You may want to know, for instance, that your neighbor has been arrested on a rape charge. No, it’s not the same thing as being convicted on a rape charge, but it’s hard to believe that most people, given a choice, would not want that information. Likewise, you would probably want to know that the teen that your son pals around with has been arrested for driving under the influence. It’s up to you how to handle the information, but, if it were me, I’d likely decide that that news deserves my personal inquiries, with my son and possibly the parents of his friend.


(On a personal note, it was certainly valuable to me to learn from this very same Law & Disorder column a few years ago that my eldest stepson, then a minor, had been arrested with a friend and both charged with misdemeanors for some pretty serious mischief. The nitwit -- I love him dearly, truly I do -- had intended to keep the information from me and his mother and handle the criminal justice system himself. We didn’t assume his guilt, but we did assume the situation needed some adult attention, which, I can assure you, it got.)

It is true that the police incident reports sometimes are inaccurate or incomplete. It is true that sometimes reporters make mistakes in transforming incident reports or interviews with police into published items. But in all cases in which we receive complaints about alleged inaccuracies a reporter is assigned to backtrack on the information, a process that usually involves running the complaint past the police for verification or correction. If the information was wrong, we correct it, both in print and online. To me, that’s accountability.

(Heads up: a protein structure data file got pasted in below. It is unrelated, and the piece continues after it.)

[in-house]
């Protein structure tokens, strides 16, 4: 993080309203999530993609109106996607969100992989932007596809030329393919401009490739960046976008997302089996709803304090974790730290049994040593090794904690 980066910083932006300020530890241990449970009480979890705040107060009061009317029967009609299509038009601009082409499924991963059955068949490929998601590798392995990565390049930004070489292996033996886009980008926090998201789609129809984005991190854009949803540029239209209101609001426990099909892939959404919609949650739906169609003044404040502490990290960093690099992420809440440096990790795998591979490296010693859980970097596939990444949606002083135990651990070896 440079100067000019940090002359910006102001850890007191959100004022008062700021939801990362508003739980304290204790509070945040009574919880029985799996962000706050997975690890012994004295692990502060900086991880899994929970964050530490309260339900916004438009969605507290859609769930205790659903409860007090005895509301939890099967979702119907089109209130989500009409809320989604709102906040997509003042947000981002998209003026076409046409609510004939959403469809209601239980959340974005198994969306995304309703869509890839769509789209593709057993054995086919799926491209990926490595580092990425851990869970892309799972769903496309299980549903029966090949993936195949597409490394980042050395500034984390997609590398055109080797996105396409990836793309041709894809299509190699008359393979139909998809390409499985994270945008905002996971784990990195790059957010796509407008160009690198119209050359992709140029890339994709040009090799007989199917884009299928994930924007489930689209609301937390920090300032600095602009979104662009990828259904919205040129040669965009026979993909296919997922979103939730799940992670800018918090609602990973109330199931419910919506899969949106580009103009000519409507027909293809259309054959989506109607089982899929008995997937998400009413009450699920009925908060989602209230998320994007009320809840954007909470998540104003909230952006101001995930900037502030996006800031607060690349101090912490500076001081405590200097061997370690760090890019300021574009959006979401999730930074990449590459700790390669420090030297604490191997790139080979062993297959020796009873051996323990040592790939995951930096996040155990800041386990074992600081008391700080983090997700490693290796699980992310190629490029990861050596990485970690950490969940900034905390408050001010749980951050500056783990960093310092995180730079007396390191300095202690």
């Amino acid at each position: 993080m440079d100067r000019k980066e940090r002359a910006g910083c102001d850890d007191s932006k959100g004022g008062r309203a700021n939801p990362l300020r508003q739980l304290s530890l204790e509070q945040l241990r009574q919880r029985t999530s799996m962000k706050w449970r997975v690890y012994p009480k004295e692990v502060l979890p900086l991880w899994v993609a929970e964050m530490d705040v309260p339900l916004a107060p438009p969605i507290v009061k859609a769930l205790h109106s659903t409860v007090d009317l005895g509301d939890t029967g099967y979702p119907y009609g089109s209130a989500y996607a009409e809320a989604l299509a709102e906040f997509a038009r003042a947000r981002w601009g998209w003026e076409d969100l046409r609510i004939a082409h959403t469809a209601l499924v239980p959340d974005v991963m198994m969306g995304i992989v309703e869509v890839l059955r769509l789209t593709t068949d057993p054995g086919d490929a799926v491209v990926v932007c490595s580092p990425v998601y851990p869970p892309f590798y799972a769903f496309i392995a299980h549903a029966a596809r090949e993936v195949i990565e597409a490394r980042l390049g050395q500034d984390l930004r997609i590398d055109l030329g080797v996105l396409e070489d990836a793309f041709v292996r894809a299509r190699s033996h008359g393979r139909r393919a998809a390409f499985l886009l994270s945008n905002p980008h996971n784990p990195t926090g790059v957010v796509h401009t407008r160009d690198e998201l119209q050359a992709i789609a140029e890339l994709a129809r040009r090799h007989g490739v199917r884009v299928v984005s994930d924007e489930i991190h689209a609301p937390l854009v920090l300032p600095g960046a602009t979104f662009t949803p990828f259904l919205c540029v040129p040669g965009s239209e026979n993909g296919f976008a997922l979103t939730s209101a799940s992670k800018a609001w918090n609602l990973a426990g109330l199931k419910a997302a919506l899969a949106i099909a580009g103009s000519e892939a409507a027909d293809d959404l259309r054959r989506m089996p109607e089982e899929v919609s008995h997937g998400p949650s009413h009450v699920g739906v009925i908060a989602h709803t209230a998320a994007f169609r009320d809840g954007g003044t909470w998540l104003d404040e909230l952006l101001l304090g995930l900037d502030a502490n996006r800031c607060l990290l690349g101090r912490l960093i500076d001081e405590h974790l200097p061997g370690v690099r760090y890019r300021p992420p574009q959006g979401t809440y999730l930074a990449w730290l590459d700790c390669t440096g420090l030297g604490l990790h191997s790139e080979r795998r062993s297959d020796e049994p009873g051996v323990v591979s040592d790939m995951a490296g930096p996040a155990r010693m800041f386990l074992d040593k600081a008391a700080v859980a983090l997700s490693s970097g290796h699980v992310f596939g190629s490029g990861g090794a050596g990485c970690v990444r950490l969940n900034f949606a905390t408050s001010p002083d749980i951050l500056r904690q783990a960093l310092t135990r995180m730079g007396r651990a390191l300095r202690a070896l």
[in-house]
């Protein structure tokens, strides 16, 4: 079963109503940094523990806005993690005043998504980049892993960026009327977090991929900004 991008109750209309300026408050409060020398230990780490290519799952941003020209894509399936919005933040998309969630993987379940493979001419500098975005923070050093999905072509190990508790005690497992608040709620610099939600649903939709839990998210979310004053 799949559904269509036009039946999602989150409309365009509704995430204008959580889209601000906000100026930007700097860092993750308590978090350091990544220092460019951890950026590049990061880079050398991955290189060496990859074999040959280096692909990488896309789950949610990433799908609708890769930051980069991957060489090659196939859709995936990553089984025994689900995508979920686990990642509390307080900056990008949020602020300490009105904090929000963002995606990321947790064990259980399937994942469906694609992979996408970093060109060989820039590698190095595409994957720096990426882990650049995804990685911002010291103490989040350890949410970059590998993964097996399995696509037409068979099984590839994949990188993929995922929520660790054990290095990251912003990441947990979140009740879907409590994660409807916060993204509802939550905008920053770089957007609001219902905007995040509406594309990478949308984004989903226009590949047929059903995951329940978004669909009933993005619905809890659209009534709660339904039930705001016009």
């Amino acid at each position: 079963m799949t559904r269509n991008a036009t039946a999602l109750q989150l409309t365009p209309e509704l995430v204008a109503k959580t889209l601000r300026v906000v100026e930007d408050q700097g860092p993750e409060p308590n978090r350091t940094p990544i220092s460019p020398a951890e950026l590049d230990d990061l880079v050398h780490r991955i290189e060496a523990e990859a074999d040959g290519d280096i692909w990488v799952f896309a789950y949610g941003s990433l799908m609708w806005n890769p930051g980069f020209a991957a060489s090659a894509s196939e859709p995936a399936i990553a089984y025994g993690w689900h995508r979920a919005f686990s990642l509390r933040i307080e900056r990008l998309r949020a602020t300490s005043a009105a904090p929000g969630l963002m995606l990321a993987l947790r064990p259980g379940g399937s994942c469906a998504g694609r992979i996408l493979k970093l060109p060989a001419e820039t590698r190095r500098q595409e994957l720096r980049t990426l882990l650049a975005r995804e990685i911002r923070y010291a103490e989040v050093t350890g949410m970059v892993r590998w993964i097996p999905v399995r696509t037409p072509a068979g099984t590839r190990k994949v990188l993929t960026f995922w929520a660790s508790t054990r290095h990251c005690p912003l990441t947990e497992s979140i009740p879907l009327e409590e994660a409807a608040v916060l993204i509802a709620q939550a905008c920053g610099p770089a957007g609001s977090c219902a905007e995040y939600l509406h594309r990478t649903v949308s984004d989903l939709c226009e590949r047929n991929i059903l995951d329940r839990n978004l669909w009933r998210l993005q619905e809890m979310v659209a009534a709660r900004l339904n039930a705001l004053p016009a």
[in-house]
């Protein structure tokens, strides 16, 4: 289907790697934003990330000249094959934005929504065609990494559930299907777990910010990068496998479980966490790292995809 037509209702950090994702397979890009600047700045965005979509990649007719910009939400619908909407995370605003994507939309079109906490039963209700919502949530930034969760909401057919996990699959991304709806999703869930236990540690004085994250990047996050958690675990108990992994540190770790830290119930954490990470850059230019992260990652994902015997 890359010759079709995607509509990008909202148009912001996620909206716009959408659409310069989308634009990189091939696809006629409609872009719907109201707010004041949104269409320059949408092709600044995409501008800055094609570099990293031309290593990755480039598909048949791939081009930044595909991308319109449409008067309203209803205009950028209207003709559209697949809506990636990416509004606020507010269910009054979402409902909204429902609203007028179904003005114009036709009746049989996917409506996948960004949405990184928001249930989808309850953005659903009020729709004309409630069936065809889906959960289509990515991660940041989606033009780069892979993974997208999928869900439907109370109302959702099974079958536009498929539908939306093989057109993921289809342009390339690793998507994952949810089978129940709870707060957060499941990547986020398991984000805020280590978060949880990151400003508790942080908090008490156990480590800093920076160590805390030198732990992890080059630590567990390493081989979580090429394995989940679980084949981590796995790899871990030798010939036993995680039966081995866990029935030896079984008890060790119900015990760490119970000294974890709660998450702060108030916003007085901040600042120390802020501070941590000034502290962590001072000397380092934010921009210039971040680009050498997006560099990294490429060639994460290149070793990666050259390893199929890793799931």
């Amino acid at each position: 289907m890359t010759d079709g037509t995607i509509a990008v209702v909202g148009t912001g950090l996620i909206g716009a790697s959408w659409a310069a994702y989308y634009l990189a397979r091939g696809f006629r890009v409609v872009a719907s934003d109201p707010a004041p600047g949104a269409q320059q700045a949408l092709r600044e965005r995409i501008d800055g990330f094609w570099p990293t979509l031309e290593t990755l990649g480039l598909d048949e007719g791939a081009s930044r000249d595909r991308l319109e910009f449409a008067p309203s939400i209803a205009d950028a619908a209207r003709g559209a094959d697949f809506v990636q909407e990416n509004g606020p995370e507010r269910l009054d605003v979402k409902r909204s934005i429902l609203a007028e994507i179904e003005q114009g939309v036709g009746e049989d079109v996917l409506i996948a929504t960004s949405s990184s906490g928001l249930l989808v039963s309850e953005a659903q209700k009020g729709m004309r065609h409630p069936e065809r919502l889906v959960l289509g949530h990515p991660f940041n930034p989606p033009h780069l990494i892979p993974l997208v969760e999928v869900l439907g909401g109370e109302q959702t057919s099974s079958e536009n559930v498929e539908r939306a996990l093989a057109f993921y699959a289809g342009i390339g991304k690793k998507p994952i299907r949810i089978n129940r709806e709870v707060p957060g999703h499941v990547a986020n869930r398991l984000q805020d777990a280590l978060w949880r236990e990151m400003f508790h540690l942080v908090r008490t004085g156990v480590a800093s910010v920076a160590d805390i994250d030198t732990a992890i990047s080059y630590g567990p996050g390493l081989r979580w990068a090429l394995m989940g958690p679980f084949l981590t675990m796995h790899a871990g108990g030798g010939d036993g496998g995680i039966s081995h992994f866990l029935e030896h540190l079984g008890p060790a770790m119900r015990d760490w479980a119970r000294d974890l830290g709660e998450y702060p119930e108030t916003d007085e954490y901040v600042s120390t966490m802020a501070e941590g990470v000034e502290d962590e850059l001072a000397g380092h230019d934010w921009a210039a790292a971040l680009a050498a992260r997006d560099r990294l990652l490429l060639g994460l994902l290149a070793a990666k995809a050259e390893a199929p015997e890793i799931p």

For the record, we get, on average, about one complaint about this material every two weeks; about three-quarters of those prove to need a correction. Most of the complaints are about the addresses of residence of those charged with crimes. The assertion that police item inaccuracies are published every day does not conform to our daily experience over the years.

Finally, I’m not sure how to respond to the Freeman being compared to an oppressive regime that routinely employed torture and systematically suppressed the flow of information to stay in power. But the Egypt of Hosni Mubarak infantilized its citizens by stripping them of power over their own lives; we trust our audience to decide for itself how to use the information we publish.


1 Comments:

Blogger HeyyyyyyAbbott said...

You cannot think that the general public, in our sadly "dumbed down" society, does not equate a news report of an arrest for a crime with inferred guilt for that crime, can you? If Joe Dope sees that Eddie Shoplifter was arrested for taking a pack of bacon at Shoprite, Joe Dope will always think that Eddie was a meat thief. When Eddie shows up in court with a receipt for the bacon and the charges are dismissed, somehow the Freeman doesn't report THAT, and innocent Eddie is still guilty Eddie in Joe Dope's mind. Capiche?

January 8, 2012 at 2:18 PM